I often have a difficult time having confidence when it comes to acting and auditioning. In class, on the stage, in front of a camera, I often think: I’m not supposed to be here. After watching this TED talk, it made me cry, but in a good way. Just watch it.
The 4 Agreements by Miguel Angel Ruiz
Agreement number 4. Always Do Your Best –
Your best is going to change from moment to moment; it will be different when you are healthy as opposed to sick. Under any circumstance, simply do your best, and you will avoid self-judgment, self-abuse, and regret.
Agreement number 3. Don’t Make Assumptions –
Find the courage to ask questions and to express what you really want. Communicate with others as clearly as you can to avoid misunderstandings, sadness and drama. With just this one agreement, you can completely transform your life.
Agreement number 2: Don’t Take Anything Personally –
Nothing others do is because of you. What others say and do is a projection of their own reality, their own dream. When you are immune to the opinions and actions of others, you won’t be the victim of needless suffering.
Agreement number 1: Be impeccable with your word –
Speak with integrity. Say only what you mean. Avoid using the word to speak against yourself or to gossip about others. Use the power of your word in the direction of truth and love.
Above I got from my friend’s Tumblr: 7 Days Theory. They are a menswear digital publication with the occasional inspiring quote/post/idea (it’s pretty cool actually). I reblogged their 4 agreements post on my tumblr for a couple of reasons. The main reason was that they were giving away some cool t-shirts and to qualify to win, you had to reblog one of their 10 posts. Why I chose this particular post to reblog was because it got me to reflect which ultimately led me to write today because really, what would I write about if I wasn’t reflecting?
-Sigh- lately I’ve lost my mojo 😦 nothing really excites me in regards to my career. I’m going through a lull for sure. Haven’t really been getting any auditions, and with the one I got a couple of weeks ago, I totally violated all 4 agreements above. Let’s explain how.
It was a commercial audition for a big chain company. If I were to book it, it would have been a great help in my financial situation. However I didn’t get it. Why? It was a call for an all-Asian cast. Two boys and two girls. In the waiting room, we were paired up with each other and were given paper copies of the storyboard concept. When I read through it, I immediately violated agreement number 2 and 3. I took it personally and assumed the company was racist. Basically the concept started out with a group of Asians (2 boys and 1 girl) studying outside on a grassy place. They are bored and unmotivated. Then, a friend (Asian girl) comes with a tray full of drinks (the featured product). Everyone grabs one and takes a sip and all of a sudden everything is transformed into ORIGAMI. Girl sees origami cranes fly by, boy #1 sees origami flowers bloom, boy #2 has an origami frog jump into his hand etc. etc. etc. You get the idea. Now if this was to run in Asia, fine, I get it. But it was to run in the US. By violating agreement #2, it prevented me from doing my best, consequently violating agreement #4. I didn’t do my best. In the audition room, the director is directing me to see all these origami creatures with wonderment and awe, and I couldn’t help but start off my look with bewilderment and embarrassment. Not only that, all my training with improv went out the window, I forgot to be specific, I forgot to work with the other people in my group, I violated agreement #1. Instead of speaking with integrity, I didn’t speak at all and provided no insight, no suggestion on how to help the group’s performance because I was trying to hide my annoyance with the whole ordeal.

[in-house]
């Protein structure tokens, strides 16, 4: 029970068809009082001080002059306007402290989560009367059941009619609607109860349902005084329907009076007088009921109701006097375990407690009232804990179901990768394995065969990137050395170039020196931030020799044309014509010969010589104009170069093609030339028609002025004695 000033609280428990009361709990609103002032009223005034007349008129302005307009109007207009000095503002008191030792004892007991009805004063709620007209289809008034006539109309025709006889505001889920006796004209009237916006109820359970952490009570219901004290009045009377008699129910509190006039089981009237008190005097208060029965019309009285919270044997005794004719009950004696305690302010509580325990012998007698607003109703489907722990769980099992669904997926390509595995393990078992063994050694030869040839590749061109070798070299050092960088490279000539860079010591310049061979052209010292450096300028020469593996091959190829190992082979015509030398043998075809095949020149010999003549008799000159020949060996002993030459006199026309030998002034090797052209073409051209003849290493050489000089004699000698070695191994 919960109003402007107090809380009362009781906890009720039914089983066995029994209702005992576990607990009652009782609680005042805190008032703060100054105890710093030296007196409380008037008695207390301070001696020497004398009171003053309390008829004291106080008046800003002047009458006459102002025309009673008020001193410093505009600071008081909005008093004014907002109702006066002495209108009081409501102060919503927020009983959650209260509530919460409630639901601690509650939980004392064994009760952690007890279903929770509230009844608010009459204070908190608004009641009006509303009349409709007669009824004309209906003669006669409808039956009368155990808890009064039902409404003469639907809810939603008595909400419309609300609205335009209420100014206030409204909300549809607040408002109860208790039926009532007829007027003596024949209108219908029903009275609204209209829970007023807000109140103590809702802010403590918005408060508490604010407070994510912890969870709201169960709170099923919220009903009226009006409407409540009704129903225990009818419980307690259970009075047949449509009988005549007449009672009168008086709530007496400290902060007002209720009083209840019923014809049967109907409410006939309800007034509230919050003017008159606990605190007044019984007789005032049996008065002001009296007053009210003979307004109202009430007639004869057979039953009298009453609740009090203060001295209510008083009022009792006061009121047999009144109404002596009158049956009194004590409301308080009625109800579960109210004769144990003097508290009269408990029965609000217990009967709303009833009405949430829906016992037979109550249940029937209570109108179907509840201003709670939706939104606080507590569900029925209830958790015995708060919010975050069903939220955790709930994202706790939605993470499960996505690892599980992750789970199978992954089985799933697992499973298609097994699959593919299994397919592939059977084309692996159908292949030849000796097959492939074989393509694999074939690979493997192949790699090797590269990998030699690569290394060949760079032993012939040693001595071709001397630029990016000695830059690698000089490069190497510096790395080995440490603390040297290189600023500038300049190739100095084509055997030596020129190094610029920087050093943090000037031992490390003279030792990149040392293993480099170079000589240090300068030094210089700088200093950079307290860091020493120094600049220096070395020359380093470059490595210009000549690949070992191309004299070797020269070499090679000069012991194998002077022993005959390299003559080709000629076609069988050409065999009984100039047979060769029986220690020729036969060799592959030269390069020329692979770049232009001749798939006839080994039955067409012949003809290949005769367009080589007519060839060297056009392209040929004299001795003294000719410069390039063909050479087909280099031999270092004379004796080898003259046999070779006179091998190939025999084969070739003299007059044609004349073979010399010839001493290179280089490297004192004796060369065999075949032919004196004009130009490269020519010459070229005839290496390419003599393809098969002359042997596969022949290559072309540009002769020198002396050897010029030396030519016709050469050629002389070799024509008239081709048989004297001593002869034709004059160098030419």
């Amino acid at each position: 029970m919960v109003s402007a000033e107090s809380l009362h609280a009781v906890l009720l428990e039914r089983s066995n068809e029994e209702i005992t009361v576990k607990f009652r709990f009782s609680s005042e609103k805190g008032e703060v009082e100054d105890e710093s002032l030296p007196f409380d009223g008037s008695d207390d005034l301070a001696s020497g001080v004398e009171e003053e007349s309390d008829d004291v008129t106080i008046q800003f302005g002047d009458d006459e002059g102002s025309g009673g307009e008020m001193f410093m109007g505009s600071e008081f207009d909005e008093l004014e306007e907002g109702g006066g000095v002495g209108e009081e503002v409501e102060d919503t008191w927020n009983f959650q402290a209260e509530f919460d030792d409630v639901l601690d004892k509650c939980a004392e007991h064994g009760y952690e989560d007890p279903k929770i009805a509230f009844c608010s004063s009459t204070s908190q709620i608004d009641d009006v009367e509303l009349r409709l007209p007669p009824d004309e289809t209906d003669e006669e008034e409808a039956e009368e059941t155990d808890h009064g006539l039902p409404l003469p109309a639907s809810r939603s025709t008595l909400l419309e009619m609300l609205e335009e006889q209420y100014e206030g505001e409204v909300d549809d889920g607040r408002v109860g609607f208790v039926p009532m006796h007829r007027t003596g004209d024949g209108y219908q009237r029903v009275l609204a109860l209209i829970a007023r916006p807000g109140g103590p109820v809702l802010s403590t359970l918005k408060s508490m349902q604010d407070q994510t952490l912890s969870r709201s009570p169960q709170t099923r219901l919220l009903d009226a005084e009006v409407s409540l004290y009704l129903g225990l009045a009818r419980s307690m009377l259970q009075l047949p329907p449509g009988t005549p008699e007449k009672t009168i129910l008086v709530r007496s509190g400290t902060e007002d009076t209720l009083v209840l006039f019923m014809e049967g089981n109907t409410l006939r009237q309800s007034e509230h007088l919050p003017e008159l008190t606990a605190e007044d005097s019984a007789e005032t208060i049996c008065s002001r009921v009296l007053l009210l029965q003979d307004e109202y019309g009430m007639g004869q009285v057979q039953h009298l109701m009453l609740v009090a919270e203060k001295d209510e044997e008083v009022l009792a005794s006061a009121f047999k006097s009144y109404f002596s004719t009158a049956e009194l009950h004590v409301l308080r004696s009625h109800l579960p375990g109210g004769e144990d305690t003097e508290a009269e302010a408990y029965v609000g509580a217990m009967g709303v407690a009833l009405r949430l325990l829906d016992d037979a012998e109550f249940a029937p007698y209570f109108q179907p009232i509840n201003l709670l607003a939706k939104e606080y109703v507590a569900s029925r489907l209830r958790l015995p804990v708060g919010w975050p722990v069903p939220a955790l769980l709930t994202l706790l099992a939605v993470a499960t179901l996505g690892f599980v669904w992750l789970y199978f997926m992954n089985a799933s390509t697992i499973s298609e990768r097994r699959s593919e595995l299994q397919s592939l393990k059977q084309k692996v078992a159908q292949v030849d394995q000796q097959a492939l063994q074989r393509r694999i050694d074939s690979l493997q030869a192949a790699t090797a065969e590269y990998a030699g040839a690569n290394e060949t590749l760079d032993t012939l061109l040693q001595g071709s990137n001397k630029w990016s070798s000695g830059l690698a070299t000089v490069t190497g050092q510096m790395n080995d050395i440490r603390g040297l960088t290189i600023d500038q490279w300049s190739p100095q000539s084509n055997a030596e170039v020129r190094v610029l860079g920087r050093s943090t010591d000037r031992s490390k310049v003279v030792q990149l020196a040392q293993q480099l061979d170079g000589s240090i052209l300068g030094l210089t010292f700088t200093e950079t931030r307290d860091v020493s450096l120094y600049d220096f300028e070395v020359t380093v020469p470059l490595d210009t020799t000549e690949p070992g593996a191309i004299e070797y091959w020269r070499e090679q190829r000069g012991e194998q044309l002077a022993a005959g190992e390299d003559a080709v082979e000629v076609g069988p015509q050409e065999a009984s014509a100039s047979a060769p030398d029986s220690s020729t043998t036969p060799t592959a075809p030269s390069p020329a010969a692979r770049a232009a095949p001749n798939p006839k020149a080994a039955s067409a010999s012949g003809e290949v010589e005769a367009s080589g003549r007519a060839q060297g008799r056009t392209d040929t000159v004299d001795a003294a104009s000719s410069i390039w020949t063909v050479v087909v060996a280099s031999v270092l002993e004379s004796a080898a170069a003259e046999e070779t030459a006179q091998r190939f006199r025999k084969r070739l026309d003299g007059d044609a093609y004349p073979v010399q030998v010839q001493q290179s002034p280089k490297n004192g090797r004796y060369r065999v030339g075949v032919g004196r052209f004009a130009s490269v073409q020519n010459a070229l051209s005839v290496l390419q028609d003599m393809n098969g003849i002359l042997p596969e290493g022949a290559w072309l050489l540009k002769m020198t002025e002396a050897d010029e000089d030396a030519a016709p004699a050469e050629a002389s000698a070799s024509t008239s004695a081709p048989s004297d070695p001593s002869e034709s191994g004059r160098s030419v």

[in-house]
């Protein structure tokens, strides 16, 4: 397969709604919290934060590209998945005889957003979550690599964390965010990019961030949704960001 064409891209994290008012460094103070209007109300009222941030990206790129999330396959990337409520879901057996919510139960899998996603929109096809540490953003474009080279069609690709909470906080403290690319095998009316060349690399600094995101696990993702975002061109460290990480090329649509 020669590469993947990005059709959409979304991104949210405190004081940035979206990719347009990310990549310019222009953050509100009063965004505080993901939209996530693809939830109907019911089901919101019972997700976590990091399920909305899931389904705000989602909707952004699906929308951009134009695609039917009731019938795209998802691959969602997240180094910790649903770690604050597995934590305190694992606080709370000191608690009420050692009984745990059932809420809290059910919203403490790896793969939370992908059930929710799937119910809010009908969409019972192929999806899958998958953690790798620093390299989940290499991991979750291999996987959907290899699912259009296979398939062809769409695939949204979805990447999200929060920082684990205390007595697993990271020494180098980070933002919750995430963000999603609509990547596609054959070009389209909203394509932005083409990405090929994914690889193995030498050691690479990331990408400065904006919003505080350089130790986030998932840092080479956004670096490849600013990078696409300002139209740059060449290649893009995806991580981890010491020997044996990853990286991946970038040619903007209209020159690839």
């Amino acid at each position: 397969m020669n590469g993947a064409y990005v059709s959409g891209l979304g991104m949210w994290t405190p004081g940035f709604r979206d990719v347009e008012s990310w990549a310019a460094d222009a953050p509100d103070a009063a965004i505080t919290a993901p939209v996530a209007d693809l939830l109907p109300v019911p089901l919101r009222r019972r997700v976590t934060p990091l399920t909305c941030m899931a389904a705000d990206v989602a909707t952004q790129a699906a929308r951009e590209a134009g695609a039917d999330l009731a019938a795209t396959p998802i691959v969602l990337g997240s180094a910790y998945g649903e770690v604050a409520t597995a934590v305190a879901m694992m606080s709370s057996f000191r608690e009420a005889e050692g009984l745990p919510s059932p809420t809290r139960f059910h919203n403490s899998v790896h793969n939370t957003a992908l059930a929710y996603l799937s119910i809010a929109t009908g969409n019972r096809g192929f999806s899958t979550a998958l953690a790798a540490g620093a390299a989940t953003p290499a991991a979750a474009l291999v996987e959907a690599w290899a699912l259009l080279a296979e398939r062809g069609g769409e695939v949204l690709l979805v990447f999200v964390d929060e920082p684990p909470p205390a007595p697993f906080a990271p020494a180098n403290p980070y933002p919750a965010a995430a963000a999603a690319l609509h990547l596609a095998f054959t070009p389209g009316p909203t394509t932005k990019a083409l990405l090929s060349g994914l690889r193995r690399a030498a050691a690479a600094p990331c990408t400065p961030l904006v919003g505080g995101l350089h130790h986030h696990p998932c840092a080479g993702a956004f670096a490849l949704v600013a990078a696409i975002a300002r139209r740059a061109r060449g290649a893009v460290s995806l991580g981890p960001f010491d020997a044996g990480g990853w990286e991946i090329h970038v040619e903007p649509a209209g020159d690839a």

Here’s the thing: I deserved not getting it. In hindsight, looking at the other people that I was paired up with, they took the audition enthusiastically, really contributing ideas and making the performance specific and their own. If it wasn’t for them, I would’ve looked like a complete ass, but they included me and were really smart about it. They’re all Asian and didn’t take it personally and didn’t assume anything. They not only did what they were told, but really brought themselves to the table. So, even though I failed miserably in this situation, I can always shove it off as a learning experience.
However, I must say though, this company was a big company. They didn’t need a commercial to convince people to buy their products. The commercial was just to let people know of their new products that they had to offer. And yes, there are basis to stereotypes, but with a company as well known as this, instead of encouraging and perpetuating such stereotypes, they not only had the capacity to reach over a million people nationwide, they could’ve changed the stereotype. They could’ve changed the mentality of millions of people. They could’ve broken the stereotype. But they didn’t. And that leaves me disillusioned.
It brings me back to when I was in college. I majored in mass communications and I remember after learning all the manipulation and framing of content to control viewers, I was left not only disillusioned, but angry. It totally discouraged me from striving to find a career in communications because I didn’t want to be a part of that. But my friend said, “don’t be so absolute about it. Don’t just blow it off. Get in it, own it, and then change it!” He took a very active stance to the issue whereas I took a defeatist attitude.
So bringing it back to this whole thing, in order to change something, I gotta get in it first! And to get in it, I cannot be acting like this … at all. So, as I write this, I am also yelling at myself: shut up Thi! Stop your bitching and just do it.